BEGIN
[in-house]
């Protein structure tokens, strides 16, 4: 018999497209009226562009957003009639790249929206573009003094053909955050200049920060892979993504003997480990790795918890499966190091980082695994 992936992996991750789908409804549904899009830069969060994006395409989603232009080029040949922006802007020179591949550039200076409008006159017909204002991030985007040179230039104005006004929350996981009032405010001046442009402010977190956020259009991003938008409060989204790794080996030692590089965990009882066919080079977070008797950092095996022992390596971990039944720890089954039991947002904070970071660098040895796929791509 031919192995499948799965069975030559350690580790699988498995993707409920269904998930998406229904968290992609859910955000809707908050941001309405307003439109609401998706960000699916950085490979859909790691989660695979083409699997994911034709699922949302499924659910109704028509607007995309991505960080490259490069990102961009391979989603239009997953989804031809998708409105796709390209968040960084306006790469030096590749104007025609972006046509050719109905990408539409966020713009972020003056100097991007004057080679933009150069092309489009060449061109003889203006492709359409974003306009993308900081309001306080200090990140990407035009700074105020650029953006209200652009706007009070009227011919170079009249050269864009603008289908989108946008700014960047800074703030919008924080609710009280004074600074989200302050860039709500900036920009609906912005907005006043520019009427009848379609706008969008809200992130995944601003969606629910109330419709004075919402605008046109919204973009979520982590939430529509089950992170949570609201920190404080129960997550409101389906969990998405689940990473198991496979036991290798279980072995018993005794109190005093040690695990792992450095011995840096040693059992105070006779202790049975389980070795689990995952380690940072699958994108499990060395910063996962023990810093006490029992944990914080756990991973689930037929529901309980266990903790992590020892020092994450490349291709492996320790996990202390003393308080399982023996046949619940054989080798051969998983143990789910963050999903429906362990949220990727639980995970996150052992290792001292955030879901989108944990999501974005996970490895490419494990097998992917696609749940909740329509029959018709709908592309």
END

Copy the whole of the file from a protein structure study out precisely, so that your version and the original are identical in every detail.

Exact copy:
[in-house]
């Protein structure tokens, strides 16, 4: 018999497209009226562009957003009639790249929206573009003094053909955050200049920060892979993504003997480990790795918890499966190091980082695994 992936992996991750789908409804549904899009830069969060994006395409989603232009080029040949922006802007020179591949550039200076409008006159017909204002991030985007040179230039104005006004929350996981009032405010001046442009402010977190956020259009991003938008409060989204790794080996030692590089965990009882066919080079977070008797950092095996022992390596971990039944720890089954039991947002904070970071660098040895796929791509 031919192995499948799965069975030559350690580790699988498995993707409920269904998930998406229904968290992609859910955000809707908050941001309405307003439109609401998706960000699916950085490979859909790691989660695979083409699997994911034709699922949302499924659910109704028509607007995309991505960080490259490069990102961009391979989603239009997953989804031809998708409105796709390209968040960084306006790469030096590749104007025609972006046509050719109905990408539409966020713009972020003056100097991007004057080679933009150069092309489009060449061109003889203006492709359409974003306009993308900081309001306080200090990140990407035009700074105020650029953006209200652009706007009070009227011919170079009249050269864009603008289908989108946008700014960047800074703030919008924080609710009280004074600074989200302050860039709500900036920009609906912005907005006043520019009427009848379609706008969008809200992130995944601003969606629910109330419709004075919402605008046109919204973009979520982590939430529509089950992170949570609201920190404080129960997550409101389906969990998405689940990473198991496979036991290798279980072995018993005794109190005093040690695990792992450095011995840096040693059992105070006779202790049975389980070795689990995952380690940072699958994108499990060395910063996962023990810093006490029992944990914080756990991973689930037929529901309980266990903790992590020892020092994450490349291709492996320790996990202390003393308080399982023996046949619940054989080798051969998983143990789910963050999903429906362990949220990727639980995970996150052992290792001292955030879901989108944990999501974005996970490895490419494990097998992917696609749940909740329509029959018709709908592309």